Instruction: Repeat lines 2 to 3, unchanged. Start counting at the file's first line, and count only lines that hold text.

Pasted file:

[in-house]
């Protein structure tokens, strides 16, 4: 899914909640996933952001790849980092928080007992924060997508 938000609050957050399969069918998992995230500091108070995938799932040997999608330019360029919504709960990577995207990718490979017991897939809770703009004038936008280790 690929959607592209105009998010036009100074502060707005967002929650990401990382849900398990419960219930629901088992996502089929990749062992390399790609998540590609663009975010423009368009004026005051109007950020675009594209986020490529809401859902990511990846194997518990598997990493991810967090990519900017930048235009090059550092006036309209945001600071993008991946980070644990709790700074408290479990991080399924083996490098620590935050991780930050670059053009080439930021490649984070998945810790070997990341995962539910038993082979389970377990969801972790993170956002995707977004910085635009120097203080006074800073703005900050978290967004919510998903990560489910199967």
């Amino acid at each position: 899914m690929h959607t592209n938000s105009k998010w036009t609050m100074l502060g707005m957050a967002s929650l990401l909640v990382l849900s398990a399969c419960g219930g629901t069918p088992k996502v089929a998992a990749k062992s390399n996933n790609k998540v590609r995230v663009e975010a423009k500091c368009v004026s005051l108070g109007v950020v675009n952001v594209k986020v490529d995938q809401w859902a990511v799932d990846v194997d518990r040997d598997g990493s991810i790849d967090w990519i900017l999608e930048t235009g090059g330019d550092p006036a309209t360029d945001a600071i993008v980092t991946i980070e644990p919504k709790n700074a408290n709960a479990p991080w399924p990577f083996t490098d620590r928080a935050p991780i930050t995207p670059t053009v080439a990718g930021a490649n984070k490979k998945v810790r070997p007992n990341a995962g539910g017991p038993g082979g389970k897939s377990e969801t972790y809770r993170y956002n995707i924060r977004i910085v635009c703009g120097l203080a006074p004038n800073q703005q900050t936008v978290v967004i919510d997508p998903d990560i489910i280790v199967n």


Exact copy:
């Protein structure tokens, strides 16, 4: 899914909640996933952001790849980092928080007992924060997508 938000609050957050399969069918998992995230500091108070995938799932040997999608330019360029919504709960990577995207990718490979017991897939809770703009004038936008280790 690929959607592209105009998010036009100074502060707005967002929650990401990382849900398990419960219930629901088992996502089929990749062992390399790609998540590609663009975010423009368009004026005051109007950020675009594209986020490529809401859902990511990846194997518990598997990493991810967090990519900017930048235009090059550092006036309209945001600071993008991946980070644990709790700074408290479990991080399924083996490098620590935050991780930050670059053009080439930021490649984070998945810790070997990341995962539910038993082979389970377990969801972790993170956002995707977004910085635009120097203080006074800073703005900050978290967004919510998903990560489910199967």
């Amino acid at each position: 899914m690929h959607t592209n938000s105009k998010w036009t609050m100074l502060g707005m957050a967002s929650l990401l909640v990382l849900s398990a399969c419960g219930g629901t069918p088992k996502v089929a998992a990749k062992s390399n996933n790609k998540v590609r995230v663009e975010a423009k500091c368009v004026s005051l108070g109007v950020v675009n952001v594209k986020v490529d995938q809401w859902a990511v799932d990846v194997d518990r040997d598997g990493s991810i790849d967090w990519i900017l999608e930048t235009g090059g330019d550092p006036a309209t360029d945001a600071i993008v980092t991946i980070e644990p919504k709790n700074a408290n709960a479990p991080w399924p990577f083996t490098d620590r928080a935050p991780i930050t995207p670059t053009v080439a990718g930021a490649n984070k490979k998945v810790r070997p007992n990341a995962g539910g017991p038993g082979g389970k897939s377990e969801t972790y809770r993170y956002n995707i924060r977004i910085v635009c703009g120097l203080a006074p004038n800073q703005q900050t936008v978290v967004i919510d997508p998903d990560i489910i280790v199967n």